Work. Rest. Play - Part I

Dave May

19 March 2013

'Work, Rest & Play' – the famous slogan by Mars Bar™.

I'm not entirely sure that it's the best tag line to entice you to buy a chocolate bar. Nonetheless, these three words are exceedingly relevant for us today. In an overwhelmingly busy and fast paced society, these words can help us see clearly through the fog and give us direction and purpose in our lives.

So let's begin with work.

I love work. I thank God for His good gifts in life and especially the blessings of work. Yet, grating against the joys of work is my desire to never stop.

I'm a workaholic.

I've never had a normal 9–5 job. Prior to working at City on a Hill, I ran my own design studio. For as long as I've been in the workforce I've set my own hours, meetings, projects and tasks. You may think that would be heaven. I'm not complaining, I love the flexibility it brings, but it also fuels my workaholism.

However, the question at the forefront of my mind is what happens when work becomes an addiction? Where do we draw the line? Should we change careers? Do we persist and get deeper and deeper entangled in our addiction?

Don't quit your jobs.

Let's see what the Bible has to say about work.


Firstly, it's important to understand where work came from. The Bible is clear from the start that work is good! Work is a God-given gift and part of His creation. We learn from the creation account (Genesis 1–3) a little of God's work ethic, as it was planned, productive, pleasurable and purposed.

Let’s flesh this out a bit.

God had a plan. He knew what he wanted to do and when he wanted to do it. His plan was structured and efficient. He had a clear vision, outcome and timeline of where things were heading for each day. Moreover, He was productive. He didn't muck about, miss His deadlines or change His plans. He stuck to His guns, completed His tasks and got the job done. Furthermore, God gained great pleasure in what He was doing. Each day culminated in joy with the phrase, 'And God saw that it was good'. God was pleased with what He had created and after the creation of mankind He saw that everything He had made was 'very good'! Work for God was pleasurable; it brought Him great joy seeing the results of His innovation and handiwork.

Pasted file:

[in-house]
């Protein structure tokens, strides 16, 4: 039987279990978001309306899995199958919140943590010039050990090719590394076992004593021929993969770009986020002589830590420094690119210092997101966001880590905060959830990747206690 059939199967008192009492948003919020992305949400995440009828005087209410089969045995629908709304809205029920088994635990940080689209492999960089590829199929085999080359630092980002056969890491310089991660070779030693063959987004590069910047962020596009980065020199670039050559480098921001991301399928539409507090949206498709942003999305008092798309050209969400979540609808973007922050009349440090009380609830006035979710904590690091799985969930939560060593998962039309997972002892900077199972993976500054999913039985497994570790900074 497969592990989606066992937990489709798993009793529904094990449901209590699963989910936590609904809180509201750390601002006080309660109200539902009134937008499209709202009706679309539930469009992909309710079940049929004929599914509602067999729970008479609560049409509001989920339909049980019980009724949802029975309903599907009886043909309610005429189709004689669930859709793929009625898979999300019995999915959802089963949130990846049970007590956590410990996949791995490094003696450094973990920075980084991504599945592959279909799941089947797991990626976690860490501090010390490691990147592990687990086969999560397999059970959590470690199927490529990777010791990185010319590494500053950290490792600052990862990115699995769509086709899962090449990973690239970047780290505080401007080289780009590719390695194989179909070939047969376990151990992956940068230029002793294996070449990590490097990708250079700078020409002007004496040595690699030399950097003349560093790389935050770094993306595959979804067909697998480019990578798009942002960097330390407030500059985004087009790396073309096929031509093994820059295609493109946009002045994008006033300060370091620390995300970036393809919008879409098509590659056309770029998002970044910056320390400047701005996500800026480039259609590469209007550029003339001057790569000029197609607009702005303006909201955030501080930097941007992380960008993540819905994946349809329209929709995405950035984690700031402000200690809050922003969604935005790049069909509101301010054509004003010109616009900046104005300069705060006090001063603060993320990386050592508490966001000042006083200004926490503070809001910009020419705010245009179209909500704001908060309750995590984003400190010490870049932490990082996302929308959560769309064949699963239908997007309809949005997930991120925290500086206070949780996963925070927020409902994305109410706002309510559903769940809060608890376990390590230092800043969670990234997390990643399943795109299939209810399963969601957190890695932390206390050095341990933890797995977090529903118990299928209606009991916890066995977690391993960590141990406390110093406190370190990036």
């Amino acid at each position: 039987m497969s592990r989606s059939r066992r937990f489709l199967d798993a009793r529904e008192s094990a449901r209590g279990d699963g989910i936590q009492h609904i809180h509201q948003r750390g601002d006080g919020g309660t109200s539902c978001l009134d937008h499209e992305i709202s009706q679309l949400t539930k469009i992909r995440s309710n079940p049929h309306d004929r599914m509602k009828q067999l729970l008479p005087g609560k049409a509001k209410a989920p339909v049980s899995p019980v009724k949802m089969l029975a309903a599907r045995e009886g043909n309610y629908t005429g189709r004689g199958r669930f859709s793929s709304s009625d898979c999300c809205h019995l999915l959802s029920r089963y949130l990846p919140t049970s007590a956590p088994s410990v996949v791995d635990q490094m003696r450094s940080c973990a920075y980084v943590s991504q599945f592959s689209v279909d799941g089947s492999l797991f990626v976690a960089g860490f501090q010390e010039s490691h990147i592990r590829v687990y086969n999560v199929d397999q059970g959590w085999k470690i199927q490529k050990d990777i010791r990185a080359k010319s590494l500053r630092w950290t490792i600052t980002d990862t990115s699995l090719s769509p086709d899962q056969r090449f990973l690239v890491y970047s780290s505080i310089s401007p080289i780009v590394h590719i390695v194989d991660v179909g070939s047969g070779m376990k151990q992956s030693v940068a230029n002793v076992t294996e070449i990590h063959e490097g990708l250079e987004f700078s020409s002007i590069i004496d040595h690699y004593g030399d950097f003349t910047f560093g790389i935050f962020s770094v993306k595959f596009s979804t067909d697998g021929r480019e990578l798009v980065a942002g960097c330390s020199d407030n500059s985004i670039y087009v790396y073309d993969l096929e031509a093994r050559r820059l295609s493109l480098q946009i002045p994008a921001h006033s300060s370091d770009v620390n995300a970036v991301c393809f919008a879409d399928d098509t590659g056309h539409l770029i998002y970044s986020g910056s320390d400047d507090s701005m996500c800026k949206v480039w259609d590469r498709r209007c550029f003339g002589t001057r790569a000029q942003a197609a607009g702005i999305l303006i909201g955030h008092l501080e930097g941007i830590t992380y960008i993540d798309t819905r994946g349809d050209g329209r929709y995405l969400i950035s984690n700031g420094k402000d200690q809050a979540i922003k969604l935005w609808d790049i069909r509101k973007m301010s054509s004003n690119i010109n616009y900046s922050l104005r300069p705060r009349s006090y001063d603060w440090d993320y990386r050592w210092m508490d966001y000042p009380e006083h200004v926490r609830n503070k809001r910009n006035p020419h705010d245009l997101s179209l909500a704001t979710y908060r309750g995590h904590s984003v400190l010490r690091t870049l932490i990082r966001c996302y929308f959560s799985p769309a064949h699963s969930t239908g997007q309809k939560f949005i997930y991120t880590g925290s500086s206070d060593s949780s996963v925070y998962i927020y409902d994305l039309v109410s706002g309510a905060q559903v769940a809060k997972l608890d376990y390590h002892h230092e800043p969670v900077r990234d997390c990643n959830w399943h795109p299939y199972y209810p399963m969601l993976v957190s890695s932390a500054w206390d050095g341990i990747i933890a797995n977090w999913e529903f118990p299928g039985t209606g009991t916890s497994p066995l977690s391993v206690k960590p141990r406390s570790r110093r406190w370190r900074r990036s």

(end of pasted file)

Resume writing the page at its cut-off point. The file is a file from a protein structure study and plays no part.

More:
However, the climax of the creation account is when God made humanity. From dust He formed man in the image and likeness of Himself. What's more He purposed man for work.

"The LORD God took the man and put him in the Garden of Eden to work it and keep it." (Genesis 2:15).

This commission extends to all humanity. We are to take great joy in our work as it gives us direction and purpose (Ecclesiastes 3:22). Effectively, we are called to model God's work ethic.


Nevertheless, these principles don't matter if our attitudes and motives behind work aren't right. It's all well and good understanding the origins and purpose of work but that doesn't necessarily help our addiction to it. Beneath our desire to work needs to be a heart aligned with Jesus. In Colossians, Paul writes,

"Whatever you do, work heartily, as for the Lord and not for men, knowing that from the Lord you will receive the inheritance as your reward. You are serving the Lord Christ." (Colossians 3:23–24)

Jesus, who partook in the creation of the universe (Colossians 1:15–16), embodied himself as a man and experienced work. He can sympathise with us as He had an everyday job just like us; He was a carpenter (Mark 6:3). Yet, His greatest work was displayed in His death and resurrection. He came to serve by dying on a cross (Mark 10:45) and rising victorious over sin and death (1 Corinthians 15:57).

The underlying idol for many of us is not our careers but who it is we are working for. Sure, we must work hard (Ecclesiastes 9:10), and not be lazy (Proverbs 21:25), we can even love our careers and take great joy and pride in what we do but we must be working for Jesus.

So what can we conclude? Are you a workaholic for Jesus or are you seeking the approval of someone else? Do you desire money, glory and fame, or are you striving to serve Jesus?

Our Father wants us to enjoy the blessings of life, not to abuse them. So love work, exceed in your careers, and grow in your skills as I know Someone who would be proud of your efforts. But let's get things straight – work hard for Jesus because He deserves all the glory (1 Corinthians 10:31)!

Dave May

Dave is the Communications Director for City on a Hill. He is passionate about seeing creatives serve Christ with their craft and using media to communicate the gospel. He has a Diploma in Graphic Design and Bachelor of Theology at Ridley College. Prior to City on a Hill he designed album artworks and myspace layouts for a living. He is married to Lauren and they have three kids, Zoe, Levi and Freya. To unwind he enjoys baking sourdough, brewing beer, and making coffee.